A self-directed IRA is a versatile account in which to save for retirement, but most of the time, you cannot use it for a loan. In fact, IRS guidelines make it plain: "If the owner of an IRA borrows from the IRA, the IRA is no longer an IRA, and the value of the entire IRA is included in the owner's income."
Under some circumstances, you can use a self-directed IRA (or any IRA) to take out the equivalent of a short-term personal loan. This involves taking advantage of a loophole in a different rule, known as the 60-day rollover rule. There are, however, several restrictions to keep in mind.
- Unlike 401(k) plans, you cannot take a loan from any type of IRA.
- You may be able to take advantage of a rollover rule loophole, which gives you 60 days to use the money as a short-term loan.
- If you don't pay it back on time or trigger other restrictions, you will lose the tax-favored status of the account and be subject to a penalty too.
Understanding the 60-Day Rollover Rule Loophole
Unlike a 401(k) retirement account, qualified individual retirement accounts (IRAs), including self-directed IRAs, do not let retirement savers pledge their account collateral against a personal loan.
There is, however, one notable exception to this limitation: if you only need the money for a short period of time, specifically 60 days or less. There is a loophole where you can take advantage of the rollover rule, which is normally intended to facilitate the time to roll over one retirement account to another.
The IRS allows you to withdraw money from your IRA if you redeposit it in a qualified retirement account within the next 60 days. This could be the same IRA or a new one.
For example, if you need $4,000 to help pay for a child's tuition this month, but you won't get paid again until next month, you could withdraw the money from your IRA and use it as a short-term loan and simply replace it once you get paid.
You are allowed only one IRA rollover in any 12-month period, which means you can't simply borrow money from your IRA again after 60 days have passed.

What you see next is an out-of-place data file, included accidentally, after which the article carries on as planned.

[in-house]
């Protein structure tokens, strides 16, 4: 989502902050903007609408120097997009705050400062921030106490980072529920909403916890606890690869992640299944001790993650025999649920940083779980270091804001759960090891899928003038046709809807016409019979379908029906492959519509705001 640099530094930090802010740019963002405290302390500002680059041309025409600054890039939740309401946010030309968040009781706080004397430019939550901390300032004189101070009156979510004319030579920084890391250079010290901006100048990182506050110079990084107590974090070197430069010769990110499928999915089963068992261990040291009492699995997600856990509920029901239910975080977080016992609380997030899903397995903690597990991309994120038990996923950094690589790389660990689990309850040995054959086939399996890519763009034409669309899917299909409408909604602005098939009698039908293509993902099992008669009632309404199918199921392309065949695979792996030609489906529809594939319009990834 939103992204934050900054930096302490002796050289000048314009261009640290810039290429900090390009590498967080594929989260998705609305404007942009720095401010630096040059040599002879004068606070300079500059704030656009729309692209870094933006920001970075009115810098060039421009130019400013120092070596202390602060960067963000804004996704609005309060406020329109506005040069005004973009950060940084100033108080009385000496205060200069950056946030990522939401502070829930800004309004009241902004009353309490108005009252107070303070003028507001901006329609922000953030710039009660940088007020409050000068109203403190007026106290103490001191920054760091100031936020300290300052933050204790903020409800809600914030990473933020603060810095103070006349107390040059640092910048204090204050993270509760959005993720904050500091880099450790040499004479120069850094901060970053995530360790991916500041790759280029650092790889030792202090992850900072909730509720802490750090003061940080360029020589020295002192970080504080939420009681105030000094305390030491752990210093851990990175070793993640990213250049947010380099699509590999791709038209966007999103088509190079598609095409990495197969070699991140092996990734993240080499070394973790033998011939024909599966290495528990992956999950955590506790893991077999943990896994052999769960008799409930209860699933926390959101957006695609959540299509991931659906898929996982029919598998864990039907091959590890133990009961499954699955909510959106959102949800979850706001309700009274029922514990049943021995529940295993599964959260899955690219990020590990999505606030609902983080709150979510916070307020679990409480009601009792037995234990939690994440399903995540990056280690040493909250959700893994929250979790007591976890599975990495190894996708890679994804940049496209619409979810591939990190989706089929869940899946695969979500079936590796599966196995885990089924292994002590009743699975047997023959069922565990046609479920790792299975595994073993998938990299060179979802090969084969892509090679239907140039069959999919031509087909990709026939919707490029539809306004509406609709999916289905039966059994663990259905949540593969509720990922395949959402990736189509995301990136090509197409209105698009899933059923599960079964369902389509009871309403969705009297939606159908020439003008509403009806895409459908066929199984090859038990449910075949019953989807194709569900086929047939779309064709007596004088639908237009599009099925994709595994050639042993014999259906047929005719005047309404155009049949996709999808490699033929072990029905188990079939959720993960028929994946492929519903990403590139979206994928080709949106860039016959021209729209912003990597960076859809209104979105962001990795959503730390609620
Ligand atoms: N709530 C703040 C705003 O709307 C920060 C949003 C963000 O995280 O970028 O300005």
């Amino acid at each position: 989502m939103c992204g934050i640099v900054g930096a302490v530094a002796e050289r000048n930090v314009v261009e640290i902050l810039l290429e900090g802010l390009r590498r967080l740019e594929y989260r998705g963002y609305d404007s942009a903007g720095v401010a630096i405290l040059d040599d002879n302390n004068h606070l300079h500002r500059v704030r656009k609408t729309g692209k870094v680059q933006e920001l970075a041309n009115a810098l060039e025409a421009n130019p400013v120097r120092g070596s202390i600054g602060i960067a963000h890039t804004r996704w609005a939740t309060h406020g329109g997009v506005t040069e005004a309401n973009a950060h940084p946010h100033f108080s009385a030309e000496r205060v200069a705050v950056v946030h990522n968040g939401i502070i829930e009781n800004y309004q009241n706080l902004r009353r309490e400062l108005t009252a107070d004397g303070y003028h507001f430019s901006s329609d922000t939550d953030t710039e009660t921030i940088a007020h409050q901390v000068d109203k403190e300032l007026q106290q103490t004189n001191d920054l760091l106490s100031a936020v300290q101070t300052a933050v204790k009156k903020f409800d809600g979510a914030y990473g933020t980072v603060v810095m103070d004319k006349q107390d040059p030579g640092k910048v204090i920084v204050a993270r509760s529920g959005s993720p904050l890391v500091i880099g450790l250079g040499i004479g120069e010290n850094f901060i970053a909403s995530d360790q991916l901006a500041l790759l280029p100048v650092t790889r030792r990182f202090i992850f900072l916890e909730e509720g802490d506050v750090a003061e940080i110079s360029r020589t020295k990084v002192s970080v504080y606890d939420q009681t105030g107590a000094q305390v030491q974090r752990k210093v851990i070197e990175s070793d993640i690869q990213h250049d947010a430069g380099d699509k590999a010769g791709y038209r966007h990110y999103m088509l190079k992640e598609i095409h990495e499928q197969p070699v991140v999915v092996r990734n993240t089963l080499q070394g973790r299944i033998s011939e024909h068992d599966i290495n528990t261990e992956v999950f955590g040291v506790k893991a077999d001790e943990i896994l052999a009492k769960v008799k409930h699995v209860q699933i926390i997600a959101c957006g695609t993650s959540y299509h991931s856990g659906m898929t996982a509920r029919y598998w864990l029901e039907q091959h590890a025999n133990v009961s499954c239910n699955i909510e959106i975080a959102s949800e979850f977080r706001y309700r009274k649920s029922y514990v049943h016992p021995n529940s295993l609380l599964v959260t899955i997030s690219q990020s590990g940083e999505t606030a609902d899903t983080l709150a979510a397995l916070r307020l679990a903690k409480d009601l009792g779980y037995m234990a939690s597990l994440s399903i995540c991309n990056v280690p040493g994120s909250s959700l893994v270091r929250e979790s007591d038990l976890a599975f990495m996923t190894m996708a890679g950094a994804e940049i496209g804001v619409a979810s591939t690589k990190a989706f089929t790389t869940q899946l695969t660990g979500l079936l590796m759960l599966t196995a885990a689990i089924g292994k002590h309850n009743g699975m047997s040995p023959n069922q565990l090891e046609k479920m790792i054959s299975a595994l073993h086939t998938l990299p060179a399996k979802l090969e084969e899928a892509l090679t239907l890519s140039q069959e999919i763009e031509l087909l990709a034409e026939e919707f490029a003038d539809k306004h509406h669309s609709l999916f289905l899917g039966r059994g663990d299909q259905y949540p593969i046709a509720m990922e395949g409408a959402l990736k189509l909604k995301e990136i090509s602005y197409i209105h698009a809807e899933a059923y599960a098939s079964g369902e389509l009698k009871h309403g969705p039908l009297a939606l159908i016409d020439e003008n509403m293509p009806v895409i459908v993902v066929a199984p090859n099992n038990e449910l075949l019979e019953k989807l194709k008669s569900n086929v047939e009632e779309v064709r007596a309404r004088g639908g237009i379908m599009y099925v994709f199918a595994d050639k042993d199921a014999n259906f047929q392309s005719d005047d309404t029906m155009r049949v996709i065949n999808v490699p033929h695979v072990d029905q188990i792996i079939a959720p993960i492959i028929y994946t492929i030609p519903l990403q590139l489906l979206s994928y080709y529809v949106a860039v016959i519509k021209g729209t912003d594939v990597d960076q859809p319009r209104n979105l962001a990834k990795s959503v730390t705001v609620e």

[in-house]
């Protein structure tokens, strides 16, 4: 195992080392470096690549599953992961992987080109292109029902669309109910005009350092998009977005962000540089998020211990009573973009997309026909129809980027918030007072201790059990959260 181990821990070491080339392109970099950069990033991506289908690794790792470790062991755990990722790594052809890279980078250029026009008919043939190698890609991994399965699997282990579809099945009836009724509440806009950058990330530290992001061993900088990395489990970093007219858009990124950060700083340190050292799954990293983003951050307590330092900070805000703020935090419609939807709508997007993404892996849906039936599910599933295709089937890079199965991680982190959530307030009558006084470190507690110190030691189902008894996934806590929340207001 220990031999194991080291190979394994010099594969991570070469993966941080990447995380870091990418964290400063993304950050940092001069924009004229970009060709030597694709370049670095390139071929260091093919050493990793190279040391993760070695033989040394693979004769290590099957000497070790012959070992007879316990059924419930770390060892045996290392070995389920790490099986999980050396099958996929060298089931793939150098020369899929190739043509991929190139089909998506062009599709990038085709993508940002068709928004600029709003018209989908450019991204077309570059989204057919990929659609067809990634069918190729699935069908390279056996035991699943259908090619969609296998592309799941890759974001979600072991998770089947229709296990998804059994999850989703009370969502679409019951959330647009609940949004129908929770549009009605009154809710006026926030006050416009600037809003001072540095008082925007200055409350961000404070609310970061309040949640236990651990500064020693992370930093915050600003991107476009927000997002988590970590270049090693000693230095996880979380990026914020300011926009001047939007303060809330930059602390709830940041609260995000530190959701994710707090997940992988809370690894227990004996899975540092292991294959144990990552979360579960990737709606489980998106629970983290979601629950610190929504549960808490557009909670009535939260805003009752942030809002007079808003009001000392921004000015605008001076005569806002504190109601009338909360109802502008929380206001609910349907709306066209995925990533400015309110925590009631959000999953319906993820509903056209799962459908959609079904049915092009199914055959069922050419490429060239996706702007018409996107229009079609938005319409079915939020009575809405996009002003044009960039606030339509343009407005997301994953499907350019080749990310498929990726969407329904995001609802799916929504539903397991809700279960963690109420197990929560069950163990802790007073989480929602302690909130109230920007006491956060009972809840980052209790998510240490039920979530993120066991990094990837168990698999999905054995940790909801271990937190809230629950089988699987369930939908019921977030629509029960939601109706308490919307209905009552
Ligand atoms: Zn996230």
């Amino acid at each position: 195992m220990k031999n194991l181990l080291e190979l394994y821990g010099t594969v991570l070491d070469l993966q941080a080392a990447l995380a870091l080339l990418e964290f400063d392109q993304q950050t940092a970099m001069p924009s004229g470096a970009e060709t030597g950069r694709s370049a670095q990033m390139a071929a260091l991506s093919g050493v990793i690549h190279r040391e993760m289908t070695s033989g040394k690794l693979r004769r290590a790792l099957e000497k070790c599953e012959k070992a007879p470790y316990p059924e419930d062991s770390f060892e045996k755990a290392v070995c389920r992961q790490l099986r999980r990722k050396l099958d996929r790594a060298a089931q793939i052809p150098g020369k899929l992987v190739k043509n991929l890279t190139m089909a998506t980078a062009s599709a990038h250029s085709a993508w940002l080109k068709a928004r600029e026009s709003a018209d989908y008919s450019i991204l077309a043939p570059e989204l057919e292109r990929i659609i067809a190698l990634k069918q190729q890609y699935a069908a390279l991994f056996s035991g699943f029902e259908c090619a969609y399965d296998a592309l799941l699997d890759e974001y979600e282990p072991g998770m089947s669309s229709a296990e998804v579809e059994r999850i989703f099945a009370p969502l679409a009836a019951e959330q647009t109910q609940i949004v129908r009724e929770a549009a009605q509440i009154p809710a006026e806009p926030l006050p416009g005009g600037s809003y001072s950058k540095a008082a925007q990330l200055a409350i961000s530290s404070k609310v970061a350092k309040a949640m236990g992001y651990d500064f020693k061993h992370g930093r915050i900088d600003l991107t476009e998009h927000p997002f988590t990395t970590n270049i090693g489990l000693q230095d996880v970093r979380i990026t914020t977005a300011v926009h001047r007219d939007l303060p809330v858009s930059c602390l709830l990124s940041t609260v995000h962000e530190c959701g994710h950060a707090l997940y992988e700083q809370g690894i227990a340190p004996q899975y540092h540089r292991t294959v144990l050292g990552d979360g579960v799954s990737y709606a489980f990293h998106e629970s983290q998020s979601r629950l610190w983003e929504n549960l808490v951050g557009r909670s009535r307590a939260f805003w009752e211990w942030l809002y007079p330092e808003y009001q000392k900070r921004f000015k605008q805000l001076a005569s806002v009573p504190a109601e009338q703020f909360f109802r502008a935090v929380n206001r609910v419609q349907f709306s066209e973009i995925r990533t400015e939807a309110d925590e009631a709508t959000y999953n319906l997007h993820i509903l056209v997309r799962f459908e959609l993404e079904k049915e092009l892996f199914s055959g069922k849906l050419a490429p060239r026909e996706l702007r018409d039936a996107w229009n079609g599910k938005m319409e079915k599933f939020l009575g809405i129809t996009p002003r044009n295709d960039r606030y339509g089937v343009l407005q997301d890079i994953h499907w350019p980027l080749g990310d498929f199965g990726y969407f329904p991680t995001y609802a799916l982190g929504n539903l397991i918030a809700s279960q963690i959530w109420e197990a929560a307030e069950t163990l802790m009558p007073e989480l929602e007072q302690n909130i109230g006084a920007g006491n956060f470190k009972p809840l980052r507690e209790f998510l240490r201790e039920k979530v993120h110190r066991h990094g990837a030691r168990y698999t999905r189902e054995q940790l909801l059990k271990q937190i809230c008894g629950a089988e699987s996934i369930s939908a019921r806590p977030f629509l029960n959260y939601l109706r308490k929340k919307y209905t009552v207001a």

The IRS also made this strategy more difficult since 2015, so revisit these rules if it's something you've done in the past.
Alternatives to Borrowing Against Your IRA
If you can't borrow from your IRA, what can you do? First of all, if you need money in a pinch, it's always best to use assets that are not already earmarked for retirement. But if you need the funds at any cost, you can evaluate the following options:
Workplace retirement plans
You might also have the option to borrow against balances in workplace retirement plans, such as a 401(k). Your plan must allow loans (not all of them do), and you’re taking several risks when you borrow. In addition to raiding your savings, you’ll have to pay taxes (and possibly penalties) if you are not able to repay the loan. Consider what will happen if you change jobs before repaying in full.
It might even be possible to move funds from an IRA into your 401k, increasing the amount of money you can borrow. Work with your HR department, financial planner, and tax advisor to understand the pros and cons of this technique.
Roth IRAs may be able to provide funds you need via the same loophole, but (again), you’ll lose ground on your retirement goals. With a Roth, you may be able to take your contributions out (but not earnings) without triggering any tax liability as contributions are made with after-tax dollars. Ask your tax preparer if that’s an option in your case as a number of rules apply.
To protect your retirement nest egg and minimize tax complications, it may be better to borrow elsewhere. An unsecured loan (where you don’t pledge anything as collateral) may be all you need. Those loans are available from peer-to-peer lending services, family members, and banks or credit unions.